Testimonials

I grew up fishing and hunting with my dad, uncles and cousins, but when I got into high school and college, I was busy enough that hunting and fishing was no longer a focus.  During the summer of 1995, after my junior year of college at LeTourneau University in Longview, Texas where I was studying engineering and aviation, I contracted Bacterial Meningitis which resulted in the amputation of both of my legs and my left arm.  Following a difficult 2 ½ month long hospital stay, 23 surgeries, which included extensive skin grafting, I, like most people, thought my life was over.
Falling into a place of self-doubt and not knowing what God’s plan was for my life, I spiraled into depression and loss of self-worth.  But, as 2 Corinthians 9:12 states “But he said to me, “My grace is sufficient for you, for my power is made perfect in weakness.” Therefore I will boast all the more gladly about my weaknesses, so that Christ’s power may rest on me.”  God’s grace was sufficient for me, and through the encouragement of family and friends, I started back at LeTourneau University only 11 months later.  That said, it was not easy because in addition to learning how to walk and live with prosthetics, I lost much of my short term memory and had to learn to write with my right hand (I was left handed).  God granted me the peace that transcends all understanding and I was able to graduate with an Electrical and Mechanical Engineering degree with and Aviation Concentration and move to Wichita, Kansas for a job in the aircraft industry.
Redeemer was an excellent experience after having to go through the process of figuring out how to adapt to fishing.  When you wear three prosthetics, falling into water is not a good thing and I have been on fishing boats that are not designed for people like myself or maybe you.  After going out on the Chesapeake on Redeemer, it was apparent that there was significant thought that went into the design and build of this boat.  While I can walk and get around on my prosthetics, I went on this trip with my wheelchair to look at the ease of entry from getting out of my vehicle to the boat dock to actual entry onto the boat.  What an amazing job they did with designing the details.  It does not matter your level of assistance you need; the parking, the dock and boat are designed and equipped well for people on prosthetics, manual chairs, power chairs, walkers and anything between.  If you are in a position that you may need facilities while on the water, there is an electric lift that will lower you to the bathroom on the lower level that will make you wish every ADA bathroom was designed this way with plenty of space for maneuvering even a larger power chair.  In addition to the cabin area, a large portion of the main deck is covered so if you are sensitive to getting wet, there is a place for you to go to stay dry.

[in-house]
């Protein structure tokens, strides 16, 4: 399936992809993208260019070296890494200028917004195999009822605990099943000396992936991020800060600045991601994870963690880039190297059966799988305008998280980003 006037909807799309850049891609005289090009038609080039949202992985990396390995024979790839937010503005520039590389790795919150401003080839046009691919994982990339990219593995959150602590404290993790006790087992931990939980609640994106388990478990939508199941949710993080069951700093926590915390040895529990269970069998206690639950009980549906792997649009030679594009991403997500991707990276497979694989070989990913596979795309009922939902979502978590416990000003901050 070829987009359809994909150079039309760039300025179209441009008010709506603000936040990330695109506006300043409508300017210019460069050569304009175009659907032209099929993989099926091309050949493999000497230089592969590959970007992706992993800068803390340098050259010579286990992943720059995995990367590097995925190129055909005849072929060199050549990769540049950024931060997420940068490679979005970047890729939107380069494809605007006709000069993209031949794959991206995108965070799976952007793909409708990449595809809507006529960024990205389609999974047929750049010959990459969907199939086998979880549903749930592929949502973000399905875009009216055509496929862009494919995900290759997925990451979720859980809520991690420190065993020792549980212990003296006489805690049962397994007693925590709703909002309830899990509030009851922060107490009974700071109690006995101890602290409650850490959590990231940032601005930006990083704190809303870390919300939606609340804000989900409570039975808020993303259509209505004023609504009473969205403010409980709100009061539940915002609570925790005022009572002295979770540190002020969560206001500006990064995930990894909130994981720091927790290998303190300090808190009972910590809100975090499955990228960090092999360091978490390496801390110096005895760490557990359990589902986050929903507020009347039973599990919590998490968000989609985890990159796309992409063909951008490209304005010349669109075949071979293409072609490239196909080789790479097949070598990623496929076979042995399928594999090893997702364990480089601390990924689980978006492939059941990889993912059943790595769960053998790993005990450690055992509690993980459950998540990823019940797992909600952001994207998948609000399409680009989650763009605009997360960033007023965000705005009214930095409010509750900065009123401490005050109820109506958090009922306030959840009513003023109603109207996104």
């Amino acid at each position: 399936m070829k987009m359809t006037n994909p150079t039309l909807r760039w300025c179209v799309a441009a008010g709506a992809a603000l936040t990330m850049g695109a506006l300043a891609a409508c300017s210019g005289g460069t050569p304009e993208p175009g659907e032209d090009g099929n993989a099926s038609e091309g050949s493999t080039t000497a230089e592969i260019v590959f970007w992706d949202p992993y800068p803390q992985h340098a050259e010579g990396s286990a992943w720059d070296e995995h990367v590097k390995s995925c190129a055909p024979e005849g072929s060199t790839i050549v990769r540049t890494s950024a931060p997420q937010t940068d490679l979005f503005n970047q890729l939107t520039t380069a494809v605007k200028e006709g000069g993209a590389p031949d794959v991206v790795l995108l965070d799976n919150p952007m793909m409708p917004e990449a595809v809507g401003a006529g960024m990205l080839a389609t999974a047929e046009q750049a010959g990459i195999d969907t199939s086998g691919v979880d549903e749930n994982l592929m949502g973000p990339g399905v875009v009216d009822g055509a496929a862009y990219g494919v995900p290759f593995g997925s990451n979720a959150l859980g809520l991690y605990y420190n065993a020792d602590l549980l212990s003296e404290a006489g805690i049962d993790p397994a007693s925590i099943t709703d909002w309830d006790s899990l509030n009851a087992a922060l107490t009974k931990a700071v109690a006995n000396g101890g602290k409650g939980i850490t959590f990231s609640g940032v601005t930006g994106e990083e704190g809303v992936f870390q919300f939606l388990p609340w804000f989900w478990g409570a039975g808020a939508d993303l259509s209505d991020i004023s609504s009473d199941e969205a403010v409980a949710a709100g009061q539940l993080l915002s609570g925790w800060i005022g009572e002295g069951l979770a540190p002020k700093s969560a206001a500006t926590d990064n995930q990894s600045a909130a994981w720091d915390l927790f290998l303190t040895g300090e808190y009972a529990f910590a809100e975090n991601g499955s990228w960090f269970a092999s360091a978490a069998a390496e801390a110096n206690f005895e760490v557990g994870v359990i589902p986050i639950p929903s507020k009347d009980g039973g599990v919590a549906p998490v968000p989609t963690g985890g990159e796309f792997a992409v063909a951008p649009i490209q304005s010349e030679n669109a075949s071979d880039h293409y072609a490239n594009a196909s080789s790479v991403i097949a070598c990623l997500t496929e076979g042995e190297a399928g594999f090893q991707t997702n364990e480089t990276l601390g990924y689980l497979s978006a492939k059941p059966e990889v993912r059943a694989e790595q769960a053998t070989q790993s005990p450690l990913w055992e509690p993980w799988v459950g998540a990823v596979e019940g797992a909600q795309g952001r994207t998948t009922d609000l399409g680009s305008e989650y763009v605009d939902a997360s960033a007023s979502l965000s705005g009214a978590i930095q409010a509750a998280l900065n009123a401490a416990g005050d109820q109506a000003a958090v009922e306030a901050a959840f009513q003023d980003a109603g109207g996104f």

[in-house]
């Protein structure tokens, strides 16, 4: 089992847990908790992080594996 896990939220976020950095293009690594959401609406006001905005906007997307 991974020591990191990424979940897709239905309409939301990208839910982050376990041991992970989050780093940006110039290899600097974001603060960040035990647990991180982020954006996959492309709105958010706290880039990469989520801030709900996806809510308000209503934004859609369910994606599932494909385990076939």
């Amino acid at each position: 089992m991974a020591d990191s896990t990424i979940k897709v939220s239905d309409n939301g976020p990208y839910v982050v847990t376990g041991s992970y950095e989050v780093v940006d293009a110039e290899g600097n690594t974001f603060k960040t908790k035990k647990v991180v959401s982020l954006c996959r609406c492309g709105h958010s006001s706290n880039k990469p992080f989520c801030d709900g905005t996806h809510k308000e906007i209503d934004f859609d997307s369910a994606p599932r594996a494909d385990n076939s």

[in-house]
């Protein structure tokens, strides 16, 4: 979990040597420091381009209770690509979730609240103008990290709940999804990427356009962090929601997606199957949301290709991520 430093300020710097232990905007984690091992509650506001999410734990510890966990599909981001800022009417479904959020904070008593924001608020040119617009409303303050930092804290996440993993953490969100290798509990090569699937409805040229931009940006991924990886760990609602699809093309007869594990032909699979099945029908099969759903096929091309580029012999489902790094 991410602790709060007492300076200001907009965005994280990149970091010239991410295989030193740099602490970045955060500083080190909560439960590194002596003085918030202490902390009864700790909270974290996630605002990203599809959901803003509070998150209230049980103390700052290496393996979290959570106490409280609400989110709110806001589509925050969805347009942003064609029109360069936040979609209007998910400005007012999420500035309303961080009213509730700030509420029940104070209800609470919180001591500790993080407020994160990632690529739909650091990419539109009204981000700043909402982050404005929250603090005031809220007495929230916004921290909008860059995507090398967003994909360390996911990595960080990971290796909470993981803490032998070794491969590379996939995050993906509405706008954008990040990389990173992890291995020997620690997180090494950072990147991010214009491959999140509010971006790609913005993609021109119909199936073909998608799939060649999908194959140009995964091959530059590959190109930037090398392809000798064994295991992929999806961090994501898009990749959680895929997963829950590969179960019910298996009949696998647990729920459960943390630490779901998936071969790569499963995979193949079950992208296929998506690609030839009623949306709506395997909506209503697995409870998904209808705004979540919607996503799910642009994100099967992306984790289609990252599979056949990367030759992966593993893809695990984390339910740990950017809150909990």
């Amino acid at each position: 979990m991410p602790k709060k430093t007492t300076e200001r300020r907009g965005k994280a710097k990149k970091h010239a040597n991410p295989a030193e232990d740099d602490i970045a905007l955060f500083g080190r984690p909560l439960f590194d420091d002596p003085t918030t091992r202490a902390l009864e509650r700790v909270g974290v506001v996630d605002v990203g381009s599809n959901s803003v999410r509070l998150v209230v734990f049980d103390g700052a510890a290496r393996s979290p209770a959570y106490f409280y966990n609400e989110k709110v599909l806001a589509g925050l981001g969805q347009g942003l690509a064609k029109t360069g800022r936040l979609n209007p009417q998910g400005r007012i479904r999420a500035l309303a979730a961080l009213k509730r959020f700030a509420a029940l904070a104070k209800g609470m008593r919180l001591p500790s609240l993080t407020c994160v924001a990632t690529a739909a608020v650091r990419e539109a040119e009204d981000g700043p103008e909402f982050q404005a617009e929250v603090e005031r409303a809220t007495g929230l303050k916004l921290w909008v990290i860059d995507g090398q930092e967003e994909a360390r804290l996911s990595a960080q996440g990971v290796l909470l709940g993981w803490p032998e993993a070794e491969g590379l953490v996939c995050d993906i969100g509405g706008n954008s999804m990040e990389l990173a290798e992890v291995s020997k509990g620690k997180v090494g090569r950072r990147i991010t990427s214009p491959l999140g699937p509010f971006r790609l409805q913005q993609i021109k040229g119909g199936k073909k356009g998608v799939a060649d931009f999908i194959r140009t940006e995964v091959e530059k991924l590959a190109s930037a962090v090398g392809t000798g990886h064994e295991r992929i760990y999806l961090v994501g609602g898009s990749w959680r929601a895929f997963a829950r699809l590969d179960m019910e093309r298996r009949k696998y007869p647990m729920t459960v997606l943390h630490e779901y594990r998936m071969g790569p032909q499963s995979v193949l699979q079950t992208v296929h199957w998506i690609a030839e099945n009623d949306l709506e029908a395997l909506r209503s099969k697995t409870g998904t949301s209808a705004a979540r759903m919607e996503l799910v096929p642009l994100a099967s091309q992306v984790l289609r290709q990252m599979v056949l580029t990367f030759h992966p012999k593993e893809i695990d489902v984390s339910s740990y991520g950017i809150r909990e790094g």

After moving to Wichita for the job, I had an opportunity to return to the family farm in western Kansas and started hunting and fishing again.  “But how am I going to do this when I am so broken” are the thoughts that ran through my head.  Through working with my family to find the best ways to adapt for bird and deer hunting, we found a solution that works; I hunt from a 4 wheeler and can use my prosthetic arm to shoot.  Fishing was the same, after some trial and error, I was able to fish and have enjoyed both for years now.  I have been blessed with an amazing wife and 4 children and I look forward to being able to do these activities with them going into the future.
I would encourage anyone who has the desire to go fishing or just be on a boat in the Chesapeake, no matter your level of ability, you will be able to do this and will thoroughly enjoy the boat, the ride and the wonderful people who have worked hard to make this dream possible.